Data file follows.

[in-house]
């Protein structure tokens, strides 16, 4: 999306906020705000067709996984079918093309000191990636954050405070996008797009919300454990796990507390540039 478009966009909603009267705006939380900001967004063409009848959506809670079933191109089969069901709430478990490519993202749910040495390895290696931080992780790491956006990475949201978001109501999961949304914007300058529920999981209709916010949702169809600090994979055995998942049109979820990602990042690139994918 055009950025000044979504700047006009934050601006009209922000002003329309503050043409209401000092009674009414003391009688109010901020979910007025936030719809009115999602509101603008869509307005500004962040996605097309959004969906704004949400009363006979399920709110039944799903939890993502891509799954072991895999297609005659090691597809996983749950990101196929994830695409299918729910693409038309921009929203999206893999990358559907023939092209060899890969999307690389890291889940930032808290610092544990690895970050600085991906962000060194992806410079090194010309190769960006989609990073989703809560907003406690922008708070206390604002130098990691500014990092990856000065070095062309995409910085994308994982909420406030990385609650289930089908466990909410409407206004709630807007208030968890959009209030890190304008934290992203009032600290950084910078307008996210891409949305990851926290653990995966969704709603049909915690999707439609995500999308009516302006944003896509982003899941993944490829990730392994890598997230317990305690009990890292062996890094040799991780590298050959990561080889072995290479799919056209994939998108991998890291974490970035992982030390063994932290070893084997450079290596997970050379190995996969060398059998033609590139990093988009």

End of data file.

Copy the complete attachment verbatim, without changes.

[in-house]
């Protein structure tokens, strides 16, 4: 999306906020705000067709996984079918093309000191990636954050405070996008797009919300454990796990507390540039 478009966009909603009267705006939380900001967004063409009848959506809670079933191109089969069901709430478990490519993202749910040495390895290696931080992780790491956006990475949201978001109501999961949304914007300058529920999981209709916010949702169809600090994979055995998942049109979820990602990042690139994918 055009950025000044979504700047006009934050601006009209922000002003329309503050043409209401000092009674009414003391009688109010901020979910007025936030719809009115999602509101603008869509307005500004962040996605097309959004969906704004949400009363006979399920709110039944799903939890993502891509799954072991895999297609005659090691597809996983749950990101196929994830695409299918729910693409038309921009929203999206893999990358559907023939092209060899890969999307690389890291889940930032808290610092544990690895970050600085991906962000060194992806410079090194010309190769960006989609990073989703809560907003406690922008708070206390604002130098990691500014990092990856000065070095062309995409910085994308994982909420406030990385609650289930089908466990909410409407206004709630807007208030968890959009209030890190304008934290992203009032600290950084910078307008996210891409949305990851926290653990995966969704709603049909915690999707439609995500999308009516302006944003896509982003899941993944490829990730392994890598997230317990305690009990890292062996890094040799991780590298050959990561080889072995290479799919056209994939998108991998890291974490970035992982030390063994932290070893084997450079290596997970050379190995996969060398059998033609590139990093988009």